Fresh Fridays

February 20, 2015
Vol. VII No. 4
In This Issue
We all admire people who age well. Those who maintain fit physiques and sharp minds as they grow older may appear to be genetically blessed, but research shows that diet is a big factor when it comes to aging successfully.

There are numerous scientific studies to support the idea that diet, and a Mediterranean Diet in particular, can mitigate the negative effects of aging, such as chronic disease, frailty, cognitive impairment, and depression. Read on for a summary of some recent nutrition science research, and check out the health studies page on the Oldways website to learn more.

Successful Aging
All of us probably imagine something slightly different when we think of ourselves aging successfully, but generally "successful aging" is being able to continue doing the things we love as we get older. We want to keep up our hobbies in retirement, have the strength and energy to play with our grandchildren, and continue learning new things until the end of our lives. A study in the Annals of Internal Medicine defines "healthy" aging as living past 70 with no major chronic diseases or major impairments in cognitive or physical function or mental health. The study found that middle-aged women who ate a Mediterranean Diet were significantly more likely to age healthfully.

Chronic Disease
According to the Centers for Disease Control and Prevention (CDC), chronic diseases such as Alzheimer's, cancer, cardiovascular disease, and diabetes are the nation's leading cause of death and disability. In a recent study, researchers at Harvard found that people with the greatest adherence to the Mediterranean Diet had the longest telomeres, a genetic indicator for healthy aging. Short telomeres indicate greater risk for chronic disease.

A combination of exhaustion, muscle weakness, low physical activity, slow walking speed, and weight loss make up the term "frailty". We've all seen older people become frailer with age. Researchers at the Autonomous University of Madrid found that adherence to the Mediterranean Diet was significantly associated with a decreased risk of frailty among community dwelling older adults. Eating more fish and fruit in particular amplified these effects.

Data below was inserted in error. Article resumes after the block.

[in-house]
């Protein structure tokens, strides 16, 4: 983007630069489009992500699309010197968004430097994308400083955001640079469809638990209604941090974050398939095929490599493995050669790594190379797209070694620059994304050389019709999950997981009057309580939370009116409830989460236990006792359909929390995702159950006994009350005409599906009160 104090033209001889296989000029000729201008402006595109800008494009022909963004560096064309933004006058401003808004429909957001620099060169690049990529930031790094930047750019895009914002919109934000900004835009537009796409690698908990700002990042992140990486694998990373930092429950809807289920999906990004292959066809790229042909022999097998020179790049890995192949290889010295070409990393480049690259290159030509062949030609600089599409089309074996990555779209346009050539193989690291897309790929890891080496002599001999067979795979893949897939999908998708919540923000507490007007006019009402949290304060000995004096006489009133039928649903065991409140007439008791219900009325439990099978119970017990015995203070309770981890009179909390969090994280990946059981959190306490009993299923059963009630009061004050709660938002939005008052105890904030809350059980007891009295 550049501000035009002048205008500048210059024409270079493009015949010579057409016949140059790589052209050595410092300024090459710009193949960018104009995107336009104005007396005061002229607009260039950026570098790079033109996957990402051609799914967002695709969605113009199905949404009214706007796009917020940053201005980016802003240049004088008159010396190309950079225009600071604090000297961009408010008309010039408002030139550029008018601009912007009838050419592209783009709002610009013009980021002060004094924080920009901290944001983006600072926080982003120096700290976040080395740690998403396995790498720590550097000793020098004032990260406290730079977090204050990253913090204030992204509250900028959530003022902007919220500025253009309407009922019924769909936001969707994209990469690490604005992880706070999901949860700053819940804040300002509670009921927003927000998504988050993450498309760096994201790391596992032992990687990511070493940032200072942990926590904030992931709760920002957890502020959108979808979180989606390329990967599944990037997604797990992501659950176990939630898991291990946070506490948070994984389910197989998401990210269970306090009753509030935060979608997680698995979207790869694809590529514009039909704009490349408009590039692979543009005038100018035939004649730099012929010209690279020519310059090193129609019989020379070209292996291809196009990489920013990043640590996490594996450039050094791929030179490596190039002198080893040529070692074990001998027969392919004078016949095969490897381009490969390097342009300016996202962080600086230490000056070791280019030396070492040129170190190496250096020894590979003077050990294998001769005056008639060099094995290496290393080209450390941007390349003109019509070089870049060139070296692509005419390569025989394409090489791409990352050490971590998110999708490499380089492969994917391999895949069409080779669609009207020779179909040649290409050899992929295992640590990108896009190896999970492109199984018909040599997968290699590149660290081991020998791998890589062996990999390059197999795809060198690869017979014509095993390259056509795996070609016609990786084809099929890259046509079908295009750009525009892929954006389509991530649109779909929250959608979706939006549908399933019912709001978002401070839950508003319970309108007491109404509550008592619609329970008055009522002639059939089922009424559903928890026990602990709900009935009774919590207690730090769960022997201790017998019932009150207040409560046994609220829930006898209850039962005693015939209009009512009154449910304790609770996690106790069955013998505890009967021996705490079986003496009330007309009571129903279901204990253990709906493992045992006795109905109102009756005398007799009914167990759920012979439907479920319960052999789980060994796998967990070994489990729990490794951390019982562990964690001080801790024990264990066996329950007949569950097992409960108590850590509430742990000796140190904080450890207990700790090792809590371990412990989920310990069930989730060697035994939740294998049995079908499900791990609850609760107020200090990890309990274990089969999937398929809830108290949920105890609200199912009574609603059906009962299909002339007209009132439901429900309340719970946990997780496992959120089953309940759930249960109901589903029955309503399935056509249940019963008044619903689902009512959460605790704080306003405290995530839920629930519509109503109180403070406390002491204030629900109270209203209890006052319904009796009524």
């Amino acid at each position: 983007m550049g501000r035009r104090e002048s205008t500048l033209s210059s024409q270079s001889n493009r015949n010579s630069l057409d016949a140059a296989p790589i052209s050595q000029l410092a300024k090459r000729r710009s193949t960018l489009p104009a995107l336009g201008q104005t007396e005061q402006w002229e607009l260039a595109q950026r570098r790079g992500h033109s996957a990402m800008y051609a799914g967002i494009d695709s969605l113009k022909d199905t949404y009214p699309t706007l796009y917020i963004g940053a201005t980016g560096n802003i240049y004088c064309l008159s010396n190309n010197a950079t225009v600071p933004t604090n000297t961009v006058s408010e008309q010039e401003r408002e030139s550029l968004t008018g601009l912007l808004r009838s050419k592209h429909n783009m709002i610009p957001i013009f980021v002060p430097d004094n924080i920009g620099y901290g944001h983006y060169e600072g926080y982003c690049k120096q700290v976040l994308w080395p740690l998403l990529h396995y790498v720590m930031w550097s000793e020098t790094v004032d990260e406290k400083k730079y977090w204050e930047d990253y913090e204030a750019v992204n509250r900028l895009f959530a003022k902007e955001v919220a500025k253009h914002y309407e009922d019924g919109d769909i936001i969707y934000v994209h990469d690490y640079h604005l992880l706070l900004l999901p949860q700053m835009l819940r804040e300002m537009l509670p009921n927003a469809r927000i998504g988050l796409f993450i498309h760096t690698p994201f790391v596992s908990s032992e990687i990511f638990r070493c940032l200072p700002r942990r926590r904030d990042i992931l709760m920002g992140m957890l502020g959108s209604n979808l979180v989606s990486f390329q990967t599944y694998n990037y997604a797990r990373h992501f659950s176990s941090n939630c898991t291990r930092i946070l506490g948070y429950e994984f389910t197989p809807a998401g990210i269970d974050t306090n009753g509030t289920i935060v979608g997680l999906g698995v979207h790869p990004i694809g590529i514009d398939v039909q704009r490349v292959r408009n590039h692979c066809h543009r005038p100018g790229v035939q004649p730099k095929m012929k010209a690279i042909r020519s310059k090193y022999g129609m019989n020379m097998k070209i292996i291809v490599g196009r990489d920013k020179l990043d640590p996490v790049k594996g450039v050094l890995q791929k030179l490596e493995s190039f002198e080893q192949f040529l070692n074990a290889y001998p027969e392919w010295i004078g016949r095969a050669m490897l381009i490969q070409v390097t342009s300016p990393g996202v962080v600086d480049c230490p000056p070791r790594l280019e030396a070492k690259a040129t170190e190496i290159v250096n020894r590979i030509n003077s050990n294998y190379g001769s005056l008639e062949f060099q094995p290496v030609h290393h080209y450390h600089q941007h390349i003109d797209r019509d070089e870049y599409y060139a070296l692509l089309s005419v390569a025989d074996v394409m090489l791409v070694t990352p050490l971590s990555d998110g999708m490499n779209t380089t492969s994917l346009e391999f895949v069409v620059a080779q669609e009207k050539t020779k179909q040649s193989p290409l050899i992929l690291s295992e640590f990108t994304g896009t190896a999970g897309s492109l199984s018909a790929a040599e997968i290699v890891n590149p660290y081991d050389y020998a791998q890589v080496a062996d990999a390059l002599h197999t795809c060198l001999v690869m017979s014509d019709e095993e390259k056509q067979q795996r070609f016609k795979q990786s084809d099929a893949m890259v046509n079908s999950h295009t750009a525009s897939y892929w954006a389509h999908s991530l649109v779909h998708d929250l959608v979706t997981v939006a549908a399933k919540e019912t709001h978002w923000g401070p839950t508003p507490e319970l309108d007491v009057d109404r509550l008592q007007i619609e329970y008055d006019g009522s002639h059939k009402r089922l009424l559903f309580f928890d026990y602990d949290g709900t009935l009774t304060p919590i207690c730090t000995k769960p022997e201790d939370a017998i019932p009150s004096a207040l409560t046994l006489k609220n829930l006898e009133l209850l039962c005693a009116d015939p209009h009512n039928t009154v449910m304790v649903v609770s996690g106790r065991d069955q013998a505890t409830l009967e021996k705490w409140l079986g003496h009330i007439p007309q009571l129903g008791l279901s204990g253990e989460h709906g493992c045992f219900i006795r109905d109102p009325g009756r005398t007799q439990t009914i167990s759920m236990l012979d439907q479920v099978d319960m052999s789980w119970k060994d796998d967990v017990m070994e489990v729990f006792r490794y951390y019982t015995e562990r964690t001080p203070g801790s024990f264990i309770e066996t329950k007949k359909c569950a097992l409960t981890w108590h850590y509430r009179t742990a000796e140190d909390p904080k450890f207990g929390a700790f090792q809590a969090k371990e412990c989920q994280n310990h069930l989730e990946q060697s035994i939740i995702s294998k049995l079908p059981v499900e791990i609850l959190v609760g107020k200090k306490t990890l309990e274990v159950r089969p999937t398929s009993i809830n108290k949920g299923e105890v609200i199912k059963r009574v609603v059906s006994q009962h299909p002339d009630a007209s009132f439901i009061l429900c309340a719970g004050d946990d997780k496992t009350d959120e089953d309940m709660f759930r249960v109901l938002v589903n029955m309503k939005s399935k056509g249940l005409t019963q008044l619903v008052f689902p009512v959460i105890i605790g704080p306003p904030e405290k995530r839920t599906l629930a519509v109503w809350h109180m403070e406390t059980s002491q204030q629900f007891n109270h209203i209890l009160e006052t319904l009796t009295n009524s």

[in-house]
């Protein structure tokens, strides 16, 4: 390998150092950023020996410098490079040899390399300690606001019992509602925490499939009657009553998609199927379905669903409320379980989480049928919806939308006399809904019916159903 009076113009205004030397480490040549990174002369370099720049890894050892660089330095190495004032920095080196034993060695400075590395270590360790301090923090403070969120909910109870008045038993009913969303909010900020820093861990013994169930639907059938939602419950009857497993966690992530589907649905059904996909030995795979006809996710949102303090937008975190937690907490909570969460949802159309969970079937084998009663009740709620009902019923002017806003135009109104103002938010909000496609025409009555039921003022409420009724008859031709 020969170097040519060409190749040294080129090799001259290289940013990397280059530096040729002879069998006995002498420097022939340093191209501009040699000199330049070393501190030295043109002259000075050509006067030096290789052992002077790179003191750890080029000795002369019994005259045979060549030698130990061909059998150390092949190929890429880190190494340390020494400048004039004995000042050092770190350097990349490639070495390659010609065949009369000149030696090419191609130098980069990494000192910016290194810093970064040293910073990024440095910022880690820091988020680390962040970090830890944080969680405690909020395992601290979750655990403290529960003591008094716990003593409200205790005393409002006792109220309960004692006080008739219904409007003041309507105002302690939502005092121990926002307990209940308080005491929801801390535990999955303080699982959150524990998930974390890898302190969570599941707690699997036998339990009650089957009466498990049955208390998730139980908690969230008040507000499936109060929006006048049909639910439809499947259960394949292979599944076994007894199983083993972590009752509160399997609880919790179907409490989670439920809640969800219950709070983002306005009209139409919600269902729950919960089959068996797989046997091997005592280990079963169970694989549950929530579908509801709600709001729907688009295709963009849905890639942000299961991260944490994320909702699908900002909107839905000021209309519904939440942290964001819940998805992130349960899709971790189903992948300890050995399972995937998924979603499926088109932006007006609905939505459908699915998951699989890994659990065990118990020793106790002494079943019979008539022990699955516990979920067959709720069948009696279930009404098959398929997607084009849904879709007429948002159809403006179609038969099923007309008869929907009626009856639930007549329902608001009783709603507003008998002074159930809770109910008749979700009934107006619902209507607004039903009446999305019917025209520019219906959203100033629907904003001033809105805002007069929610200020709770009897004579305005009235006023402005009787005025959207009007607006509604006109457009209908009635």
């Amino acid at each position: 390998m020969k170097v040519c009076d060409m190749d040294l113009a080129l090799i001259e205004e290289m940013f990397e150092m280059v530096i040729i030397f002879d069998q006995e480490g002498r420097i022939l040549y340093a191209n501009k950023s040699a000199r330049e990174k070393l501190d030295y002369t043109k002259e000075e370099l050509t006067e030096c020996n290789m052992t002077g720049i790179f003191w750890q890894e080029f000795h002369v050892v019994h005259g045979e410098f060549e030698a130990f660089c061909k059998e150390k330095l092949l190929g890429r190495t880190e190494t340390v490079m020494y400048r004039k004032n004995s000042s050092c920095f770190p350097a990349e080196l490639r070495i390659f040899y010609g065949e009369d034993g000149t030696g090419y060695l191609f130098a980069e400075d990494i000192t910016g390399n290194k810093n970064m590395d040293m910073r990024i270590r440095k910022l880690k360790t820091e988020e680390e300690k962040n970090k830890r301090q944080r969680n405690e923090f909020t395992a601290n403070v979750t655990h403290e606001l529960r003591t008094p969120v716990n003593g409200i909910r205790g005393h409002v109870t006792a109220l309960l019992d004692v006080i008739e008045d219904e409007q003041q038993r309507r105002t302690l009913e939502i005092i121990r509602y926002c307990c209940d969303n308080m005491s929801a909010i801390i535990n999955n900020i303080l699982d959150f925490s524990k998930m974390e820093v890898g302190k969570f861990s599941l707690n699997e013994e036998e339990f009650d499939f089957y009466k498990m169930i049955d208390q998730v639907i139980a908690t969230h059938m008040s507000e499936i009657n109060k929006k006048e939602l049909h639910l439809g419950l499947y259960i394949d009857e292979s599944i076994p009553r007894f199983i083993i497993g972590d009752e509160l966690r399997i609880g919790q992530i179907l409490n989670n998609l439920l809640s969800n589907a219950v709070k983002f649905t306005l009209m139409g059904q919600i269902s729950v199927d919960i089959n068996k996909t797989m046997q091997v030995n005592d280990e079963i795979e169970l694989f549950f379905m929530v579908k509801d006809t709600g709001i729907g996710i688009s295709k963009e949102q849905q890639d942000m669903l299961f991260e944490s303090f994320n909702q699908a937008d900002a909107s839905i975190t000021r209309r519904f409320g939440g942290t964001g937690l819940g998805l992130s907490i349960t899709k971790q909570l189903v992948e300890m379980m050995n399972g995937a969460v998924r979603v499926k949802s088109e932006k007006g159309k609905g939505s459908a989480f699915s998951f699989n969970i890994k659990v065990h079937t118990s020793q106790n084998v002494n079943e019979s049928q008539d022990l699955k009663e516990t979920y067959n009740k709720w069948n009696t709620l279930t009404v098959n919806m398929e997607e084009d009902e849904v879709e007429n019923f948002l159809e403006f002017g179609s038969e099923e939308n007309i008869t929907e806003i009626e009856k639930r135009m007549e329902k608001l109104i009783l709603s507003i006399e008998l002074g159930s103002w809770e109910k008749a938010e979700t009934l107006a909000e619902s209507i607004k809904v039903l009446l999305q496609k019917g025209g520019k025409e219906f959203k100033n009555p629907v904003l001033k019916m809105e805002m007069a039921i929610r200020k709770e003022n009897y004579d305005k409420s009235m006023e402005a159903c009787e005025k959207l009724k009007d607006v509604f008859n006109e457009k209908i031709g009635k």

Cognitive Impairment
Cognitive impairment may be one of the most upsetting effects of aging. After conducting a review of 12 published scientific studies that examined the relationship between a Mediterranean Diet and cognitive function, a research group in the UK found that there was a correlation between a Mediterranean Diet with slower mental decline, as well as a decreased risk for Alzheimer's.

Adding to that body of research, an Australian study found that among participants with genetic predisposition to Alzheimer's, those who followed a Mediterranean Diet showed better executive function, the set of mental processes used in planning, strategizing, remembering details, and managing time and space. A Western diet, on the other hand, was associated with poorer executive function.

Unfortunately, loneliness and depression often go hand and hand with aging. Seniors start to lose more of their loved ones, and may experience a sense of loss of control with the onset of disability and illness. A study from the Rush University Medical Center in Chicago found that following a Mediterranean Diet reduced the risk of developing depressive symptoms in older age. They pointed to B-vitamins (found in whole grains and legumes), antioxidant nutrients (found in vegetables, fruits, eggs, legumes, and nuts), and healthy fats (found in nuts, olive oil, and fatty fish) in particular as having a significant positive impact on mental health.